I stumbled across the videos below on YouTube and thought I'd share them with you. In them, Prof. Peter Newman, a leading rail advocate in Perth (Australia), articulates why and how that city (pop 1.65m, annual growth ~2.5%) has managed to revive its regional rail services in the face of strong opposition from the asphalt lobby and conservative media outlets. The keys to success were strong public demand for speed and capacity, episodes of high gas prices and a few good few men and women in city/regional politics. A boom in the prices of commodities mined in Western Australia has been instrumental in getting the projects funded.
Perth is yet more evidence that passenger rail isn't just about transportation. Stations can and do act as anchors for re-inventing entire neighborhoods and city centers to shift the focus back from cars to pedestrians.
HSR in California will run at much higher speed, so results will be different. However, I expect some parallels at a larger length scale that includes short-hop flights. In particular, there should be similar synergistic ridership effects with connecting transit and pressure to expand freeway capacity should ease.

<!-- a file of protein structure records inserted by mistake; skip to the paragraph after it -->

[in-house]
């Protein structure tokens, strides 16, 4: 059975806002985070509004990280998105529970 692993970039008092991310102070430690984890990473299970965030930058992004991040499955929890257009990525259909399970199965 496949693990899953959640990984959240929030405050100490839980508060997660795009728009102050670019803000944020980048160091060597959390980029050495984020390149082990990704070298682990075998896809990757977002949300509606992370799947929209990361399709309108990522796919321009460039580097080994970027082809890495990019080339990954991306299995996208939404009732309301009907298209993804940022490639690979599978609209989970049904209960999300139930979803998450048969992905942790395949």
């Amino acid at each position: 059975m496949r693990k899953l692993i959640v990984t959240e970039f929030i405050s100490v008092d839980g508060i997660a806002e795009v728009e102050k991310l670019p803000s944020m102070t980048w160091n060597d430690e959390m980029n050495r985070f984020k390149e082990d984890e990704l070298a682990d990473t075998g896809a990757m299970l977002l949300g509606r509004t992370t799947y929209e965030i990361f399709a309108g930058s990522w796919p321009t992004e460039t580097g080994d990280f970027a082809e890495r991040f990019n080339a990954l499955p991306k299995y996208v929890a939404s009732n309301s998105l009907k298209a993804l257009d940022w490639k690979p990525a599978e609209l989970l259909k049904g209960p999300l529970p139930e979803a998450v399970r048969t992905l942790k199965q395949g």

Will urban planners in car-crazy California be as inspired as their Australian counterparts to invest in local transit and to make room for transit-oriented development near HSR and especially, HSR feeder stations?
UPDATE by Robert: It's worth noting, in advance of the likely "omg Californians will NEVER leave their cars for trains" comments, that such planning and TOD work is already taking place here in the state. The notion of California as a place without alternatives to the car is at least 30 years out of date. Potential HSR stations in downtown San Francisco (whether Transbay or 4th and King), San José, and Los Angeles already are served by significant amounts of local transit (LA Union Station is the hub of the heavily used Metro Rail system as well as the nation's busiest bus system). TOD is also commonplace near those stations.
As Rafael quite rightly points out, of course, there's more that can and should be done. SB 375, the 2008 law which provides clear mandates to planners to include carbon emissions in their studies and gives CEQA exemptions to many TOD projects, will play a significant role in promoting TOD alongside AB 32. Of course, local activism will be necessary to see this through.
Tuesday, September 29, 2009